October 8th and 9th was the first measurable rain we have seen across the area since back on September 17th. Here are some of the totals from the past 48 hours.
There appears to be more where that came from, and maybe much more. With a potentially soaking rain (which we have desperately been waiting for and need) may also come the threat for severe weather during the day on Saturday. Right now the system that will eventually affect the Upper Midwest is spinning off of the coast of California. The red “L” just below Sacramento marks the current position of the storm. The other two “L’s” mark the track of where the Upper Level Low is currently forecast to go. We are looking at it on the water vapor imagery. This type of satellite imagery shows the amount of moisture in the mid to upper levels of the atmosphere. It is easy to see how the atmosphere is moving if there was a loop of the image below.
The Upper Level Low seen above on the water vapor imagery will act as the fuel for a surface low that will eventually develop east of the Rocky Mountains. Once the low emerges from the Rockies, it is forecast to deepen (strengthen) and push up into the Upper Midwest. A warm front will deliver slightly warmer air to area on Saturday. The warm sector will be the focal point for any potential severe weather to develop. The warm sector is the area below the warm front (Red Half Circles) and to the east(right) of the cold front. (Blue Triangles) As far as timing goes, it looks like we will watch clouds increase Friday night and may even start to get in on some showers that night as well. That is associated with some energy out ahead of the warm front that looks to cross the area on Saturday morning. Below is how things may look on Saturday from a surface weather map perspective.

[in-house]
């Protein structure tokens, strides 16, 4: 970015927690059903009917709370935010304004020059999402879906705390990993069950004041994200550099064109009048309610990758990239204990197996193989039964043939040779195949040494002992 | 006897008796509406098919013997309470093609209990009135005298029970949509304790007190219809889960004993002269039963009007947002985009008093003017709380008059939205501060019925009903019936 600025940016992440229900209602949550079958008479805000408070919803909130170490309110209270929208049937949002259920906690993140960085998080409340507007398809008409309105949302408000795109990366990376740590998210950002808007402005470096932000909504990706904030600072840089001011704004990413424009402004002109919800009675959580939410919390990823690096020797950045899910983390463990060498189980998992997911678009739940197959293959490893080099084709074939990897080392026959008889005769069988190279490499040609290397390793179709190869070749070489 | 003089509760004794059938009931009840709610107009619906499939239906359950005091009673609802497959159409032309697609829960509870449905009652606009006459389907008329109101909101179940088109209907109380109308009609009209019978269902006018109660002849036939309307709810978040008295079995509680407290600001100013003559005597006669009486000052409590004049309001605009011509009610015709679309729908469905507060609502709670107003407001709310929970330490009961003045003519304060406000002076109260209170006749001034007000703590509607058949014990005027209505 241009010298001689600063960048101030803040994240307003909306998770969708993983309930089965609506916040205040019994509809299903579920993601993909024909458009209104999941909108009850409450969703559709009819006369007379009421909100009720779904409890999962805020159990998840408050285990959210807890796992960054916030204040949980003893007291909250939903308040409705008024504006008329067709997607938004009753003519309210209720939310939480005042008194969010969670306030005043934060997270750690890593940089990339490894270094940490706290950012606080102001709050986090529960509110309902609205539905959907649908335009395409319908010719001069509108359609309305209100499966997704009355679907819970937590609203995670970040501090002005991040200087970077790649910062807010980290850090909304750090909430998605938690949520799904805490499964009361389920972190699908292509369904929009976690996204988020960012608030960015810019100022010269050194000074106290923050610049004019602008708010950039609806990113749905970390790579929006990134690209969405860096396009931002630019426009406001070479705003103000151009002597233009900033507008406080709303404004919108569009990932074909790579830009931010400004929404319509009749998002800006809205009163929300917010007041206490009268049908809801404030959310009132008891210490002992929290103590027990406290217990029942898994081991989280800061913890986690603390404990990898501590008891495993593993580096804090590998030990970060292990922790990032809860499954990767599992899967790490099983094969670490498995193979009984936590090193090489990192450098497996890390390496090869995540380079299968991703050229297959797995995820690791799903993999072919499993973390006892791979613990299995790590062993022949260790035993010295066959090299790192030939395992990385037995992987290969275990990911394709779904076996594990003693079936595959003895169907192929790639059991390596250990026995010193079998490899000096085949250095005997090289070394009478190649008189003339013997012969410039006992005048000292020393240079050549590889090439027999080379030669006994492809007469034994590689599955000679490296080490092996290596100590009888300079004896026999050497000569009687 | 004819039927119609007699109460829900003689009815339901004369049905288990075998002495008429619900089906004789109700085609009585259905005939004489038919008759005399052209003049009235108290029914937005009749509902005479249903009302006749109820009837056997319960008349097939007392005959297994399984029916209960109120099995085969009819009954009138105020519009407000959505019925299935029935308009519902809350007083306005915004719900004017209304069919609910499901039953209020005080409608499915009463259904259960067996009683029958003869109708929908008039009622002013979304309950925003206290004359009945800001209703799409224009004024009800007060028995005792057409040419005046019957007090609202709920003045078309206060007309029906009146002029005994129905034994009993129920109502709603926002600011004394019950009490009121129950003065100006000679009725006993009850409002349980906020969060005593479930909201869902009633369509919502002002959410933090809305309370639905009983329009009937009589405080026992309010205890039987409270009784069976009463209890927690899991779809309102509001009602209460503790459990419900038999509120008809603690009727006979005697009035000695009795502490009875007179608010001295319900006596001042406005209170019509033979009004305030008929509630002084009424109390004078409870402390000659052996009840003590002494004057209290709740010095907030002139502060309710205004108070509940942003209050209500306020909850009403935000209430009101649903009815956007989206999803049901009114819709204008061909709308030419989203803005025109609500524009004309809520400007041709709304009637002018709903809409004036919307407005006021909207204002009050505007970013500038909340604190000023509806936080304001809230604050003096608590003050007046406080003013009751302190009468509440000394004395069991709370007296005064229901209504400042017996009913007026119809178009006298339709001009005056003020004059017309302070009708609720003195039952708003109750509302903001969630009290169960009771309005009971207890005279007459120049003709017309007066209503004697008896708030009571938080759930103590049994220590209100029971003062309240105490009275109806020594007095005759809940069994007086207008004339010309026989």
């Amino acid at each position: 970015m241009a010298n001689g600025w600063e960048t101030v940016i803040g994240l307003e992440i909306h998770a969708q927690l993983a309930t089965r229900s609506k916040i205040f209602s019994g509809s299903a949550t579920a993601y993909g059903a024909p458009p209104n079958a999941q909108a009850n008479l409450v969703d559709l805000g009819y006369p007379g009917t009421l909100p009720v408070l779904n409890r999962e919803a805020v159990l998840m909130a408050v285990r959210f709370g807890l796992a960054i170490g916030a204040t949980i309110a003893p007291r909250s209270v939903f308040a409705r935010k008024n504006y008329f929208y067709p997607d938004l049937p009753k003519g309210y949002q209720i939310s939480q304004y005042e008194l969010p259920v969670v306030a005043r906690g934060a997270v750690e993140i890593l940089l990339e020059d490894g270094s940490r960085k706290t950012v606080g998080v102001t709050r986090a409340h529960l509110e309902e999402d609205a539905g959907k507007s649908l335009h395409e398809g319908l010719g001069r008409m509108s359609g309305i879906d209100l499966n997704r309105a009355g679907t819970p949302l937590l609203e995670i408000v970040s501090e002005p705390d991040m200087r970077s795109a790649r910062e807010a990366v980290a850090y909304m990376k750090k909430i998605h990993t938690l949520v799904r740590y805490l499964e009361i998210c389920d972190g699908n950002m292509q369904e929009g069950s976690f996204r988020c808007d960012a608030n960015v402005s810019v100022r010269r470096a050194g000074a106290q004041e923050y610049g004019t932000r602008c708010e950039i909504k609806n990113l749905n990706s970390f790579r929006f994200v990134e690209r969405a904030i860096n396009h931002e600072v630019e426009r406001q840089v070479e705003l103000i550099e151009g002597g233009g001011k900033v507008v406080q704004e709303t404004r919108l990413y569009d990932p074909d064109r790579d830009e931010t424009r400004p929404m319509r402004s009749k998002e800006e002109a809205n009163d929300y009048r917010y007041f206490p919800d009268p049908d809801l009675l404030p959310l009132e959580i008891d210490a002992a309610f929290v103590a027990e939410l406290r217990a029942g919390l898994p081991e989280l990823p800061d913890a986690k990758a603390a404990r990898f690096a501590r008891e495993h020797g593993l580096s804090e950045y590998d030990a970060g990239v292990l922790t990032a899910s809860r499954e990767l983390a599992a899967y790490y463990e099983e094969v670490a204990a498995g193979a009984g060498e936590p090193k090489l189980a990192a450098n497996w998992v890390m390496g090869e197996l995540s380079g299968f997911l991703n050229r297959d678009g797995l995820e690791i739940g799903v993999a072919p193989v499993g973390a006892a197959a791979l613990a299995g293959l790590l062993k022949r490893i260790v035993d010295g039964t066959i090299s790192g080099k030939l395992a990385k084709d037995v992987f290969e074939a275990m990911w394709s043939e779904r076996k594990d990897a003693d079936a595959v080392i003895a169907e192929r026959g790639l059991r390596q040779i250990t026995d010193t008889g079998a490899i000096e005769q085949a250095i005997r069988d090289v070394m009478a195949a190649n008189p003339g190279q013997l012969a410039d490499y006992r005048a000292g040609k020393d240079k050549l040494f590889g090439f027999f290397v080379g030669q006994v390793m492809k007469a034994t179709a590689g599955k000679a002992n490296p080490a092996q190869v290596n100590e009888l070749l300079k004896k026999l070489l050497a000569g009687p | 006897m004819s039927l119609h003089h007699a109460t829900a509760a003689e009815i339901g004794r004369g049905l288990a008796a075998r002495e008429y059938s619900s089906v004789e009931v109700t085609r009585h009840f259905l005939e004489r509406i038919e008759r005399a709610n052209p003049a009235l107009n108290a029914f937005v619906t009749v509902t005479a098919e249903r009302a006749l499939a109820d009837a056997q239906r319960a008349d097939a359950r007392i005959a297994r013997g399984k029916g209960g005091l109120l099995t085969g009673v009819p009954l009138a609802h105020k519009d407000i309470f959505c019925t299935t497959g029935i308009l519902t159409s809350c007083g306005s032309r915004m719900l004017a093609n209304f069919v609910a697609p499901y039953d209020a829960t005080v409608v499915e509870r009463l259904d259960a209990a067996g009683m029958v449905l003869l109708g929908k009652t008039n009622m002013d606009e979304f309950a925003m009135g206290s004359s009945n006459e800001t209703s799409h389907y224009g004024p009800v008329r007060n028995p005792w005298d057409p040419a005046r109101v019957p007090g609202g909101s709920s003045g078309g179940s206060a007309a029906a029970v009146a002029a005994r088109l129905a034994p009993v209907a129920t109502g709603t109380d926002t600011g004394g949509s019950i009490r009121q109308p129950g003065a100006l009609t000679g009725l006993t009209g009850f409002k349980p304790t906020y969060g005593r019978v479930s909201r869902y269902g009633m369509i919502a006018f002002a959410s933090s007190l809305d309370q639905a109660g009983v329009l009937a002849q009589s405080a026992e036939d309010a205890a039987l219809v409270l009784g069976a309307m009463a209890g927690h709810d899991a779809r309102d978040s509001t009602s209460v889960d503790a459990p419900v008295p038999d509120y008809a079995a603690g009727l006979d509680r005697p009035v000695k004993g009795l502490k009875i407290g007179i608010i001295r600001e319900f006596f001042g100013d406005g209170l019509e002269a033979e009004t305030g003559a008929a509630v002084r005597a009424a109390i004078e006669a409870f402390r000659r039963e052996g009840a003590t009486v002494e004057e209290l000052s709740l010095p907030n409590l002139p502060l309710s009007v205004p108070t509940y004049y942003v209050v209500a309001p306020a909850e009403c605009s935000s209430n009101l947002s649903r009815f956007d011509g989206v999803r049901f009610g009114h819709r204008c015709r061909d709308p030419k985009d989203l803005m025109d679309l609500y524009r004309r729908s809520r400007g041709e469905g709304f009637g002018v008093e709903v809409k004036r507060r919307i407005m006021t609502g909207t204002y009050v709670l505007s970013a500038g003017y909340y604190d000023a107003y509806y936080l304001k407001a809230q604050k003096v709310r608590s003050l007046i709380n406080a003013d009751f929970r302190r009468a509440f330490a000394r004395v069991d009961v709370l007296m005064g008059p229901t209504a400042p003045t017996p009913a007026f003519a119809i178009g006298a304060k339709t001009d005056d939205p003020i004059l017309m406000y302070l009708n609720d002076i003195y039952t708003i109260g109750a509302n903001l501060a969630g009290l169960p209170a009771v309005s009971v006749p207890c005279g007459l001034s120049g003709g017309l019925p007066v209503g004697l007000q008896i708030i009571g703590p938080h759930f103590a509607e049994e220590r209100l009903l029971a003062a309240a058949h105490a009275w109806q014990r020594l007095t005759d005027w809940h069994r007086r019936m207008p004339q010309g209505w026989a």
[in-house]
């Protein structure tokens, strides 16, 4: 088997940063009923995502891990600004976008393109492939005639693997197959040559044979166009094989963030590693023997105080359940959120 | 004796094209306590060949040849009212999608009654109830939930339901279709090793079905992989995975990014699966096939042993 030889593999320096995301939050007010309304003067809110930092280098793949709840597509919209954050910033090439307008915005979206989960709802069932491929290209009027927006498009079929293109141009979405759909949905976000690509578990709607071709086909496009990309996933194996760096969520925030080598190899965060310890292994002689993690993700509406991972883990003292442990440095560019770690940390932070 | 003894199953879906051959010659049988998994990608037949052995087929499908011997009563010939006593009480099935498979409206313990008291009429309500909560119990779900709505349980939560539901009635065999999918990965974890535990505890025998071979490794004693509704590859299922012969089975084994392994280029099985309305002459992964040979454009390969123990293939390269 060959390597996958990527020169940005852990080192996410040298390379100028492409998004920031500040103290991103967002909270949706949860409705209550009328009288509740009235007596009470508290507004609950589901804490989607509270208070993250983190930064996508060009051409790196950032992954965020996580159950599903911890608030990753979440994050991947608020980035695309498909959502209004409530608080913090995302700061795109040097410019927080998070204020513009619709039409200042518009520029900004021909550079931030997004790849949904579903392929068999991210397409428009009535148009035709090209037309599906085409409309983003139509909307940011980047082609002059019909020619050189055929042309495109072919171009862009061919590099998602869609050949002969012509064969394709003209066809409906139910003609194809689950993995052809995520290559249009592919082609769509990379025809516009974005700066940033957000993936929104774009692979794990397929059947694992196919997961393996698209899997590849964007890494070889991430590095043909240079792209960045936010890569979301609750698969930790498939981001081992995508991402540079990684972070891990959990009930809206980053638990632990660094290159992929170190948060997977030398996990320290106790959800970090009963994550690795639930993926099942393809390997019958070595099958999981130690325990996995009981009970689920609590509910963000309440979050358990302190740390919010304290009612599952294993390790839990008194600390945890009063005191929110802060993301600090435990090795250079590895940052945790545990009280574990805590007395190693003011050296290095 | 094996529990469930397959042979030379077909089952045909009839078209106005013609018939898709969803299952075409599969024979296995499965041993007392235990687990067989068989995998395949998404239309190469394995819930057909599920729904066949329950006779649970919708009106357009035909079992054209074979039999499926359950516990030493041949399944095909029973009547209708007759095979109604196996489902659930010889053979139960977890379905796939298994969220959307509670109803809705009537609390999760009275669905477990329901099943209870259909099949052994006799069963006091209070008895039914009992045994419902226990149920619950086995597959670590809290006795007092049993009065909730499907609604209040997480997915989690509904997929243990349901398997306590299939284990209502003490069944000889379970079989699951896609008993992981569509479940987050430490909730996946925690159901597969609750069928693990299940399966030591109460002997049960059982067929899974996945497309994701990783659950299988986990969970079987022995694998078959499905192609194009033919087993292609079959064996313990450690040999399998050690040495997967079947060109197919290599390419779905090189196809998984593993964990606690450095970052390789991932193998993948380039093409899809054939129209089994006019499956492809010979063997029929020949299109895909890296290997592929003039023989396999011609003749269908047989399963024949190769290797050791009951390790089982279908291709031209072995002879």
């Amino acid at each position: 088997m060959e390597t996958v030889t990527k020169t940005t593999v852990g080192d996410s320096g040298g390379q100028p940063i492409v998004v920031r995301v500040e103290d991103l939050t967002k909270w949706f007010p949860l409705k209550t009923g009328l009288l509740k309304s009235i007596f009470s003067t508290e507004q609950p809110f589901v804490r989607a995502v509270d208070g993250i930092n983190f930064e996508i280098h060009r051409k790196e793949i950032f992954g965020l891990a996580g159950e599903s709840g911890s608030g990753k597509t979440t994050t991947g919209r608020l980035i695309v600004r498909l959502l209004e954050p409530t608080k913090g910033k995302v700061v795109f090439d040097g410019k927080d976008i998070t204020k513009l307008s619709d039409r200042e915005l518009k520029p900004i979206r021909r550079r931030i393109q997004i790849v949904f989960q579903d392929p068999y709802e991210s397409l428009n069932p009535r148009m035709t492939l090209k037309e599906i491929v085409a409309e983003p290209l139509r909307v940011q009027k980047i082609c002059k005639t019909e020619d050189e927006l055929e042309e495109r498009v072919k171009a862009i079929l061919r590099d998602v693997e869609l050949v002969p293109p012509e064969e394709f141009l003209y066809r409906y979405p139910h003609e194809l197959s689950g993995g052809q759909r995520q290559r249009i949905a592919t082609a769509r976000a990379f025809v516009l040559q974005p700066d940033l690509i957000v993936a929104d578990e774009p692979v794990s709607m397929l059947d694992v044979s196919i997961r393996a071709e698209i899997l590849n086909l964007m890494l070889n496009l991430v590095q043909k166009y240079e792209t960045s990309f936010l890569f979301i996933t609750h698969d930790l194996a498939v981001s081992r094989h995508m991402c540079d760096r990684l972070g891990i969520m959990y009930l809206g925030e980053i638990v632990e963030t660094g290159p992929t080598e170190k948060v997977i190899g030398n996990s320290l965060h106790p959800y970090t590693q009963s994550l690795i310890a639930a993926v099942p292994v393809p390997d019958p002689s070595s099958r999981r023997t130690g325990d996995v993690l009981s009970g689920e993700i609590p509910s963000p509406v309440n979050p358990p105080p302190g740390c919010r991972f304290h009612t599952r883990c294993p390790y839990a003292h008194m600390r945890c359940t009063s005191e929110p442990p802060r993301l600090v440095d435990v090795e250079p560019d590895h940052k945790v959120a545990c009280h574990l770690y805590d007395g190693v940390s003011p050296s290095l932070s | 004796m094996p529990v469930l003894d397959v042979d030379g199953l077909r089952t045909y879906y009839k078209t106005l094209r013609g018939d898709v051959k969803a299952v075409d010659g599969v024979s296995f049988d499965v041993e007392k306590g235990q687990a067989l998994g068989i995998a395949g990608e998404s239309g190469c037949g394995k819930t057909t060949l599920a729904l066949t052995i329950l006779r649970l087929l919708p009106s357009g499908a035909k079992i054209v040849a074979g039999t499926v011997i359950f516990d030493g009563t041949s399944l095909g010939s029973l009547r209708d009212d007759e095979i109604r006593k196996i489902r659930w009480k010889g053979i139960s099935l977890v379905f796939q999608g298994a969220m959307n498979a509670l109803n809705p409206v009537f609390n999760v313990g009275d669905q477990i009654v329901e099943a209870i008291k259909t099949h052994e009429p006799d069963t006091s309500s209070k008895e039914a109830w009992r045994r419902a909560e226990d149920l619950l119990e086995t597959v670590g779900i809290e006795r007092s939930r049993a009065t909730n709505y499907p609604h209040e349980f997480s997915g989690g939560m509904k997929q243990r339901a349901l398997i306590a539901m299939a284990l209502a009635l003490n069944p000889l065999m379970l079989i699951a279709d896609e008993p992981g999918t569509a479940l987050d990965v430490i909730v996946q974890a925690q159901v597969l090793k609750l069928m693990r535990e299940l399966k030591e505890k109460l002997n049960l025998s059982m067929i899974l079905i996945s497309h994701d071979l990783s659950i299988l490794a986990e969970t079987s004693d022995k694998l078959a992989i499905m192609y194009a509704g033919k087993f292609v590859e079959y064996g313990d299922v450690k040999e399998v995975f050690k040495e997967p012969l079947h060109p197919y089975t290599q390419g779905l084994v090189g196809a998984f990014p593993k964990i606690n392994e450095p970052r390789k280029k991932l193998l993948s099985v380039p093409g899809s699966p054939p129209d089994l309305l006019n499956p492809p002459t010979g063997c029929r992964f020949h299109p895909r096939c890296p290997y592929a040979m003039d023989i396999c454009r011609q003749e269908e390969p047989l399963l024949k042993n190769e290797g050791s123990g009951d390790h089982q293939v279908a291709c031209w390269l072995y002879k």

The Storm Prediction Center has outlined the area in a Severe Risk for thunderstorms during the day on Saturday. What that basically means is that at this time with all of the weather data we have, if things hold together as they look now we will run the potential for severe thunderstorms to develop.
As many of you know, things can change in an instant with the weather. The main body of this system is after all still offshore of the west coast of the United States and a lot can certainly change. It does appear though at this point a soaking rain is likely with some places possibly picking up near an inch of rain or more, and severe thunderstorms may accompany this rain on Saturday. We are keeping an eye on this storm. Keep checking back for updates and changes as this storm system gets closer to the Upper Midwest.
This post was written by jkegges on October 10, 2012